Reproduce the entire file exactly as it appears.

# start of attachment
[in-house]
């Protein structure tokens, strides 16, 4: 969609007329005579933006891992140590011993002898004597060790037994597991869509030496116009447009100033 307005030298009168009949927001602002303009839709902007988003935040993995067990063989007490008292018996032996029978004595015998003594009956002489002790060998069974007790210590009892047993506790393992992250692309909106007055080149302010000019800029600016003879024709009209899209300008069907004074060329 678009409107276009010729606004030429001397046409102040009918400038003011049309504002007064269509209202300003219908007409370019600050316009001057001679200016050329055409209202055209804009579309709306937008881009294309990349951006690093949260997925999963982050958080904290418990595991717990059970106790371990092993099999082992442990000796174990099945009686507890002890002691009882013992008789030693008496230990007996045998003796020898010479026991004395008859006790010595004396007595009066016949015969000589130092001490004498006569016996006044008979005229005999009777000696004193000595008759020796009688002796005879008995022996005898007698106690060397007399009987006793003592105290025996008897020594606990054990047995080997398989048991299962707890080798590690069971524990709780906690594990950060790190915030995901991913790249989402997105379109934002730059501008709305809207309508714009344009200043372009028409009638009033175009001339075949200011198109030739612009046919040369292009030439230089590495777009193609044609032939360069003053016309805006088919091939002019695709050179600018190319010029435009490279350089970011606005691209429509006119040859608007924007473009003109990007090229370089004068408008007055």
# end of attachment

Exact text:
[in-house]
């Protein structure tokens, strides 16, 4: 969609007329005579933006891992140590011993002898004597060790037994597991869509030496116009447009100033 307005030298009168009949927001602002303009839709902007988003935040993995067990063989007490008292018996032996029978004595015998003594009956002489002790060998069974007790210590009892047993506790393992992250692309909106007055080149302010000019800029600016003879024709009209899209300008069907004074060329 678009409107276009010729606004030429001397046409102040009918400038003011049309504002007064269509209202300003219908007409370019600050316009001057001679200016050329055409209202055209804009579309709306937008881009294309990349951006690093949260997925999963982050958080904290418990595991717990059970106790371990092993099999082992442990000796174990099945009686507890002890002691009882013992008789030693008496230990007996045998003796020898010479026991004395008859006790010595004396007595009066016949015969000589130092001490004498006569016996006044008979005229005999009777000696004193000595008759020796009688002796005879008995022996005898007698106690060397007399009987006793003592105290025996008897020594606990054990047995080997398989048991299962707890080798590690069971524990709780906690594990950060790190915030995901991913790249989402997105379109934002730059501008709305809207309508714009344009200043372009028409009638009033175009001339075949200011198109030739612009046919040369292009030439230089590495777009193609044609032939360069003053016309805006088919091939002019695709050179600018190319010029435009490279350089970011606005691209429509006119040859608007924007473009003109990007090229370089004068408008007055």